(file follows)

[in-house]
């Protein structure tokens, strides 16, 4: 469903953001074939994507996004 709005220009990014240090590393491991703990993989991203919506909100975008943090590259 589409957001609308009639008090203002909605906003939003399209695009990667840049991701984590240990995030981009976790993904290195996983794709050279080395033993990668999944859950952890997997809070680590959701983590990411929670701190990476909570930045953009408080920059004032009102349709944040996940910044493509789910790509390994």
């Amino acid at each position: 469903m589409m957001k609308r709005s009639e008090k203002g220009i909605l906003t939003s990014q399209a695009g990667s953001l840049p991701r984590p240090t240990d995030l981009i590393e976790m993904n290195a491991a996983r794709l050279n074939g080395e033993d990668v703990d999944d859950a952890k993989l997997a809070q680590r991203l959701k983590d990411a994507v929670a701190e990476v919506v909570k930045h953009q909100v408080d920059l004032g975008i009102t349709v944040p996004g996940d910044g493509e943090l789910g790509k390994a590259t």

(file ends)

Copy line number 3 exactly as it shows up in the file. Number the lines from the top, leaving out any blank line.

């Amino acid at each position: 469903m589409m957001k609308r709005s009639e008090k203002g220009i909605l906003t939003s990014q399209a695009g990667s953001l840049p991701r984590p240090t240990d995030l981009i590393e976790m993904n290195a491991a996983r794709l050279n074939g080395e033993d990668v703990d999944d859950a952890k993989l997997a809070q680590r991203l959701k983590d990411a994507v929670a701190e990476v919506v909570k930045h953009q909100v408080d920059l004032g975008i009102t349709v944040p996004g996940d910044g493509e943090l789910g790509k390994a590259t």